1. Hey, another week has passed! April has felt like the longest year but we are doing it, every day. I’m proud of us.
Friday Unrelated Information
1. This week in particular felt iffy, but yet here we are. It has passed. Like a kidney stone. But it’s still Friday.
2. There’s a lot to think about in this piece: In Times Of War (And Coronavirus) We’ve Always Relied On Women To Sew.
3. Not gonna, the coping level varies from day-to-day here. What about you?
1. We did it–another week. We are so good at this now. I’m proud of all of us.
3. From Austin Kleon, books you can finish in an afternoon if you’re having trouble concentrating.
4. Related to the question of “what world do you want to return to?” yesterday, this opinion piece makes some excellent points.
…it’s also worth asking if we are willing to allow governments and corporations to return to business as usual. When everything’s back to normal, will we accept cities cutting off their poorest residents’ water, or evicting the sick, or throwing someone in jail because they can’t afford to pay a fine?
1. Another week! We did it! We are doing great. YOU are doing great. I think we all deserve a Churchill wartime quote:
“Now, this is not the end. It is not even the beginning of the end. But it is, perhaps, the end of the beginning.”
2. This article from the Harvard Business Review is the most helpful thing I’ve read about emotions during a pandemic. I honestly wanted to pull-quote the whole thing: That Discomfort You’re Feeling Is Grief.
There is something powerful about naming this as grief. It helps us feel what’s inside of us. So many have told me in the past week, “I’m telling my coworkers I’m having a hard time,” or “I cried last night.” When you name it, you feel it and it moves through you. Emotions need motion.
3. When I said yesterday I was staying off Twitter, I made an exception for this collection of very round animals and I did not regret it.
1. We’ve made it through the first week of isolation. Every day is an emotional roller coaster for me, but it’s hard to have every routine totally upset. I, um, punched my punching bag off its hanger yesterday morning so, you know, we’re working through all the feelings as best we can.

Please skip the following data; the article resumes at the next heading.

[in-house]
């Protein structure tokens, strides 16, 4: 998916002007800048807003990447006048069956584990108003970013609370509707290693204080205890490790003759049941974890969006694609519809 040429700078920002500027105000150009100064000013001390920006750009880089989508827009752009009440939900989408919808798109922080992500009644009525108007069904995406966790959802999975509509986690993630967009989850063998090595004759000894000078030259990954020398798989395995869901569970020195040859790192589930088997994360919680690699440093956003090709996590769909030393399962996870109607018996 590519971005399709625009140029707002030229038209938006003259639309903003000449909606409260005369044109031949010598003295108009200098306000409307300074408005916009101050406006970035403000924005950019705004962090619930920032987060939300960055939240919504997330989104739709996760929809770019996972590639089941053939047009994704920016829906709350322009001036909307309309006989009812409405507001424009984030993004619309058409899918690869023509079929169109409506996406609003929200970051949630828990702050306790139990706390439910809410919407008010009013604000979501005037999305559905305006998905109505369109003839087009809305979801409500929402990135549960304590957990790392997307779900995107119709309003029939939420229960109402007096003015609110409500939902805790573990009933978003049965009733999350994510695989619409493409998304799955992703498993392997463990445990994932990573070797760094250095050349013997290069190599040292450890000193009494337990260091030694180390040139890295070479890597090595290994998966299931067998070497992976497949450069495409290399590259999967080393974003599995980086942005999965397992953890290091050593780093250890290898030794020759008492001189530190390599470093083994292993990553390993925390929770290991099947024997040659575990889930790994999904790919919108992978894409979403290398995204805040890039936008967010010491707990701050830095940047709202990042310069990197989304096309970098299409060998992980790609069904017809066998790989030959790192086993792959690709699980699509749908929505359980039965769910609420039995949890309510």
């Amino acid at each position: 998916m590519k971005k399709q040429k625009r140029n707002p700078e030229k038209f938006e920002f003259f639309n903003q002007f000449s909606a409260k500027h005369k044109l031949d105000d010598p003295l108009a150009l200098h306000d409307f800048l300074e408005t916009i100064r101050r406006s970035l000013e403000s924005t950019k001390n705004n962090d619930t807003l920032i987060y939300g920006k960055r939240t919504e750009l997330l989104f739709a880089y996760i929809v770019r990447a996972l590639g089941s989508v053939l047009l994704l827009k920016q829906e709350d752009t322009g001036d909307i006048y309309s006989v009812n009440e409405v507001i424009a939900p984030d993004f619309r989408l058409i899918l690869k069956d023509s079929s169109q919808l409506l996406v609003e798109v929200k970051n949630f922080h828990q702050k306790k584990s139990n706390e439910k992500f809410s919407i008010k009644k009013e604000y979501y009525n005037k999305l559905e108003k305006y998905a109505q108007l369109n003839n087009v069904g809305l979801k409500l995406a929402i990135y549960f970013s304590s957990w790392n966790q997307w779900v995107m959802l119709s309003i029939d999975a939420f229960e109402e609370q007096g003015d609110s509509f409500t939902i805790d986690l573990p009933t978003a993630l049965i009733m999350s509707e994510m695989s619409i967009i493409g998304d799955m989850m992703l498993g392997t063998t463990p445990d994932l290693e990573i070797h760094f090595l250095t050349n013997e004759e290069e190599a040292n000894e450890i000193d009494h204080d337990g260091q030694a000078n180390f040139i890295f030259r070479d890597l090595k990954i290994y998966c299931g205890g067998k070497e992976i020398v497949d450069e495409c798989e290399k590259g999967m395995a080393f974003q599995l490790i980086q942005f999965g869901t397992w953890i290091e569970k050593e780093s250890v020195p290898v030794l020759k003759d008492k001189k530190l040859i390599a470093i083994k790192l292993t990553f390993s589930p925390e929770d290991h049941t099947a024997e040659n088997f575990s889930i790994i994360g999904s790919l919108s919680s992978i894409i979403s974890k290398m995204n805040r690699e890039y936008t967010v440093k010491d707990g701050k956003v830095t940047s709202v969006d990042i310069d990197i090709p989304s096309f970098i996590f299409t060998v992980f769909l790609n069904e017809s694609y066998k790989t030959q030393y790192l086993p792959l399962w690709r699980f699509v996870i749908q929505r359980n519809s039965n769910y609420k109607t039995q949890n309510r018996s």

As you are present with how you are feeling, allowing yourself to experience the slower pace, more stillness, you are prepping the soil. As you tune into what feels like the next best step for you, for your family you begin planting seeds to heal the shock of rapid change and gently rebuild trust in the power of creation.
3. Do you need something to read? Libraries are closed but you can still get ebooks and audiobooks sent to your phone or Kindle. Here’s a list of recommendations–they all looked good.
4. Do you need some opera in your life? (Who doesn’t?) The Met is live streaming an opera every night for the foreseeable future. Sunday night is Onegin with Hvorostovsky!
1. I got the OK to start working from home yesterday, my state seems to be taking things seriously and canceling lots of events, and I went to therapy last night–so I’m feeling better all around. My therapist’s take on it: “The world needs a two-week time out.” Looks like I picked the right month to sew a bunch of stretchy pants.
2. This also made me feel better (yes it’s from Twitter whoops I was back on):
i think the impulse for many people is to look at things closing down or events cancelling right now as a sign of doom, but for the most part i think it’s cause for optimism—someone in charge of something is taking this seriously, and doing what they can to limit interactions
— Amanda Mull (@amandamull) March 12, 2020
3. The most important question of all: Is It Safe to go to the Gym in the Midst of the Coronavirus Outbreak? (Short answer: yes if you and your household are healthy, be clean, avoid crowds.)
Whew. Hang in there, friends. We’re all in this together.
1. Oh hai! I didn’t mean to disappear for two days but my dad was teaching me how to lay tile and we started early. I learned how to cut cement board and plan a tile pattern and use a tile saw and tile scorer and put up thinset and set tile. Learning!
2. If you’ve ever read a food blog, this is hilarious: If You Want My Blueberry Muffin Recipe, You Must Read This Crazy-Long Preamble First.
3. Anxiety makes me go immediately to the worst-case scenario of, well, everything. So sometimes I need to remember this:
1. Yesterday’s Pre-Raphaelite cover reminded me of one of my favorite pieces from when The Toast was publishing: Two Monks Invent The Pre-Raphaelite Brotherhood. “Big hair, no heart” is my 2020 mood.
2. Changing gears, there’s been a lot of talk in my friend groups about preparing for the spread of coronavirus. One group is pretty freaked out, the other not so much, and I was falling under the umbrella of “We’ll probably be fine, no need to stockpile things.” But this Scientific American article changed my mind (and offers specific, detailed advice on what “prepare” means):
We should prepare, not because we may feel personally at risk, but so that we can help lessen the risk for everyone. We should prepare not because we are facing a doomsday scenario out of our control, but because we can alter every aspect of this risk we face as a society.
That’s right, you should prepare because your neighbors need you to prepare—especially your elderly neighbors, your neighbors who work at hospitals, your neighbors with chronic illnesses, and your neighbors who may not have the means or the time to prepare because of lack of resources or time.
1. This is accurate:
2. This is helpful: How to Stop Freaking Out and Tackle Climate Change